To add to my already impressive panoply of skills, I have now learnt how to weave a mat from dried water hyacinth. I hope you’re impressed. If you’d ever seen the needlecase I made for my mother at school, you’d be astonished.
We went to Tonle Sap, which is the largest lake in south-east Asia. Just to give you an idea of the size, at the end of the dry season, in late April, it is 2,500 square km, increasing to 16,000 square km by the end of the rainy season in October.
We visited one of the floating villages, which has a population of 8,000 all bobbing about on the lake, to see what life is like for these lake dwellers.
For a start, they have to move house between 5 and 10 times a year as the water levels change, and when the water’s very high, they have to tie the house to a strong tree because it’s also very windy. Moving house doesn’t involve emptying the loft and hiring Pickfords though, because you simply move the whole house by towing it around the lake until you find a location that you fancy.
I don’t know if you can see the ropes attached to this house, but it is being pulled along by a couple of boats.
Just like in any village, there are shops
and the occasional floating garden
but these are apparently very costly to install, so not many people can afford the luxury of home-grown vegetables.
Hanging out the washing could be a problem
– you’d have to be careful that you didn’t drop it.
Our driver for the trip to the floating village looked so young that I asked how old he was.
He’s sixteen, and earns $40 a month as a boat driver. He decided not to go on to high school because he didn’t want to leave home and have to go to Siem Reap to study, so he took a job that puts him well below the poverty line of $2 per day.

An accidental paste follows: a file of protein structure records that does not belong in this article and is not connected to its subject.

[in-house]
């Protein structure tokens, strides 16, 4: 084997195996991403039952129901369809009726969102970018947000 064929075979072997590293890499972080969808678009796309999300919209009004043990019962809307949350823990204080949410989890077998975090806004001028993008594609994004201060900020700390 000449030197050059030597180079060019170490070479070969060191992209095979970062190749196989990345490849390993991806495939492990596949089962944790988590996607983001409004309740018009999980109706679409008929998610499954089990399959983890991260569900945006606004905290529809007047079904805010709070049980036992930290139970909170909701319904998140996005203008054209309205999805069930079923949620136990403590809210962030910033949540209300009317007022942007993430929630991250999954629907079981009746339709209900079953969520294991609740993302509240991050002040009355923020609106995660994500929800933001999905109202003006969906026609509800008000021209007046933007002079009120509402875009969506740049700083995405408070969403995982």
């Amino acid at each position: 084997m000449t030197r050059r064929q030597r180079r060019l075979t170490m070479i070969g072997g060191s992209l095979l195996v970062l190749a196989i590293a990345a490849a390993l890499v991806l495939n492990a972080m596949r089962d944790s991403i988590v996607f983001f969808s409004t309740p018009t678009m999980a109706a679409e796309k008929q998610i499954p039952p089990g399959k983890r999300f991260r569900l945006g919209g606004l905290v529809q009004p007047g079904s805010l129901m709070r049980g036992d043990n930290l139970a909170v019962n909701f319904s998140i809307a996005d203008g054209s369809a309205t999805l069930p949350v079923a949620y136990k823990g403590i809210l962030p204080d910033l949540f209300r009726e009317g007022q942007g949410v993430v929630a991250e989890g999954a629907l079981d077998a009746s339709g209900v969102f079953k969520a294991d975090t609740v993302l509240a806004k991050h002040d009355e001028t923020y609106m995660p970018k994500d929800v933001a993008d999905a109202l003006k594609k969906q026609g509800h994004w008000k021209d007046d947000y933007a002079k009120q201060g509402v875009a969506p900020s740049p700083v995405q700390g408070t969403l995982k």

We transferred onto paddle boats to visit the village – you can spot the tourists because they’re the only ones wearing life jackets.
We met a chap who breeds fish and sells them to a wholesaler when they’re big enough for $1.75 a kilo. He’s feeding them on a mixture of rice and tiny fish that he catches himself in the lake.
Not everyone in the village is poor, however. We met a woman who breeds crocodiles and clambered around on top of the cages to have a good look at them.
Here’s my foot, just to prove that I was only inches away from a hundred large crocodiles in a cage that only had a few holes in the wire, where sharp teeth had obviously snapped at it a little too vigorously.
Not all the crocs were huge though –
I thought these were rather cute.
The owner has 300 crocs and can sell each fully grown one for $1,000, so she’s a very wealthy woman by Cambodian standards.
Then on to the water hyacinth weaving studio. Water hyacinth is one of the fastest growing plants in the world and can grow 1cm a day. It’s extremely invasive and is clogging up the lake.
The boat is ploughing a channel through the plants as we make our way across the lake.
Luckily, someone discovered that when it’s dried it’s extremely strong yet pliable, and excellent for weaving. So a group of women run a weaving studio, making baskets to sell and teaching hopeless tourists like me how to weave.
Here is the water hyacinth drying out before it can be used.
My tutor showed me how to weave under and over the framework, and how to tie in new strands without a visible join.
She was very patient and undid my mistakes without rolling her eyes or giving me pitying looks.
I could only do it right if I chanted ‘over, under, over, under’ constantly, which must have been very irritating for everyone else – but finally it was finished –
and I had my very own hand-made souvenir to take home.
We passed a lot of families out for a spin as we travelled back
and some fishermen
and I learnt a few of the rules for driving on the lake, such as
if something bigger than you wants to get past in a narrow channel, pull into the side and cling on to a plant while it passes you.
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